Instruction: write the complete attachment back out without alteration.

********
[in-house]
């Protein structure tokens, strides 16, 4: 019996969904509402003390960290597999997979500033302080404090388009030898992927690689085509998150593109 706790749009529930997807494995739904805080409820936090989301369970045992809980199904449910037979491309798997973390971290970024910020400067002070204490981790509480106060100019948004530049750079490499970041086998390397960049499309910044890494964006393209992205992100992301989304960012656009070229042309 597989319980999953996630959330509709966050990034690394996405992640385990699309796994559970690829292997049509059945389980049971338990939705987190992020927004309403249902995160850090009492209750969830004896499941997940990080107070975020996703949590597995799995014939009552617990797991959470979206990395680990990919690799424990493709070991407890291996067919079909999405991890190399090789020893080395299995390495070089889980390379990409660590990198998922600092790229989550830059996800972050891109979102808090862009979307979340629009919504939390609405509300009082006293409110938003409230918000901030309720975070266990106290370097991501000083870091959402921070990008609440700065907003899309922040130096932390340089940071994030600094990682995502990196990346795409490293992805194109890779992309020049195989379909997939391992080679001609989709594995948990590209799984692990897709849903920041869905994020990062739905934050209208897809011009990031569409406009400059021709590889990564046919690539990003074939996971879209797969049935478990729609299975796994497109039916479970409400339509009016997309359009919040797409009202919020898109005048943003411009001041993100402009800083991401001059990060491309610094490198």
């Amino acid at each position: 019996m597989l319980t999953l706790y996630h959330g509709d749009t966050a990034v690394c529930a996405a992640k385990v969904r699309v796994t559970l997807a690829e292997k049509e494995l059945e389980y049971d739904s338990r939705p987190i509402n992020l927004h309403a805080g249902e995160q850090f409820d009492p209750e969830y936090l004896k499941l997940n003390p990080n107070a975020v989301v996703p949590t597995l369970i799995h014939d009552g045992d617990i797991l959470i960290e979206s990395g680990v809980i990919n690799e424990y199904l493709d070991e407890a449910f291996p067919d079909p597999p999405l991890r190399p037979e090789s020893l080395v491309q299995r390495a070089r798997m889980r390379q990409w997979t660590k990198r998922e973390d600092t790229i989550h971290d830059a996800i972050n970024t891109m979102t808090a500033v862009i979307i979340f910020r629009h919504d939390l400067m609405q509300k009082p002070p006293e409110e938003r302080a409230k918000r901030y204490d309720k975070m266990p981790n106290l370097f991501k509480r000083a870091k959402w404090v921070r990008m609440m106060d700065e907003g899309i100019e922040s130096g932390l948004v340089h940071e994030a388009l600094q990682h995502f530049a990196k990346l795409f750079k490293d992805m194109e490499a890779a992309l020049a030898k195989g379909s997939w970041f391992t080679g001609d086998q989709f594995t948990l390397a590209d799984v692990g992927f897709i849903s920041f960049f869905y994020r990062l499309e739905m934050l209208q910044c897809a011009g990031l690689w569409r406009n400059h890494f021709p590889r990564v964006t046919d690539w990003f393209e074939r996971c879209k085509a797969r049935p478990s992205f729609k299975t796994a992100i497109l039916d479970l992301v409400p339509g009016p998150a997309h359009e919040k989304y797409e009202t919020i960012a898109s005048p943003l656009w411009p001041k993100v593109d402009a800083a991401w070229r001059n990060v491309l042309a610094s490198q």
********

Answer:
[in-house]
């Protein structure tokens, strides 16, 4: 019996969904509402003390960290597999997979500033302080404090388009030898992927690689085509998150593109 706790749009529930997807494995739904805080409820936090989301369970045992809980199904449910037979491309798997973390971290970024910020400067002070204490981790509480106060100019948004530049750079490499970041086998390397960049499309910044890494964006393209992205992100992301989304960012656009070229042309 597989319980999953996630959330509709966050990034690394996405992640385990699309796994559970690829292997049509059945389980049971338990939705987190992020927004309403249902995160850090009492209750969830004896499941997940990080107070975020996703949590597995799995014939009552617990797991959470979206990395680990990919690799424990493709070991407890291996067919079909999405991890190399090789020893080395299995390495070089889980390379990409660590990198998922600092790229989550830059996800972050891109979102808090862009979307979340629009919504939390609405509300009082006293409110938003409230918000901030309720975070266990106290370097991501000083870091959402921070990008609440700065907003899309922040130096932390340089940071994030600094990682995502990196990346795409490293992805194109890779992309020049195989379909997939391992080679001609989709594995948990590209799984692990897709849903920041869905994020990062739905934050209208897809011009990031569409406009400059021709590889990564046919690539990003074939996971879209797969049935478990729609299975796994497109039916479970409400339509009016997309359009919040797409009202919020898109005048943003411009001041993100402009800083991401001059990060491309610094490198």
């Amino acid at each position: 019996m597989l319980t999953l706790y996630h959330g509709d749009t966050a990034v690394c529930a996405a992640k385990v969904r699309v796994t559970l997807a690829e292997k049509e494995l059945e389980y049971d739904s338990r939705p987190i509402n992020l927004h309403a805080g249902e995160q850090f409820d009492p209750e969830y936090l004896k499941l997940n003390p990080n107070a975020v989301v996703p949590t597995l369970i799995h014939d009552g045992d617990i797991l959470i960290e979206s990395g680990v809980i990919n690799e424990y199904l493709d070991e407890a449910f291996p067919d079909p597999p999405l991890r190399p037979e090789s020893l080395v491309q299995r390495a070089r798997m889980r390379q990409w997979t660590k990198r998922e973390d600092t790229i989550h971290d830059a996800i972050n970024t891109m979102t808090a500033v862009i979307i979340f910020r629009h919504d939390l400067m609405q509300k009082p002070p006293e409110e938003r302080a409230k918000r901030y204490d309720k975070m266990p981790n106290l370097f991501k509480r000083a870091k959402w404090v921070r990008m609440m106060d700065e907003g899309i100019e922040s130096g932390l948004v340089h940071e994030a388009l600094q990682h995502f530049a990196k990346l795409f750079k490293d992805m194109e490499a890779a992309l020049a030898k195989g379909s997939w970041f391992t080679g001609d086998q989709f594995t948990l390397a590209d799984v692990g992927f897709i849903s920041f960049f869905y994020r990062l499309e739905m934050l209208q910044c897809a011009g990031l690689w569409r406009n400059h890494f021709p590889r990564v964006t046919d690539w990003f393209e074939r996971c879209k085509a797969r049935p478990s992205f729609k299975t796994a992100i497109l039916d479970l992301v409400p339509g009016p998150a997309h359009e919040k989304y797409e009202t919020i960012a898109s005048p943003l656009w411009p001041k993100v593109d402009a800083a991401w070229r001059n990060v491309l042309a610094s490198q």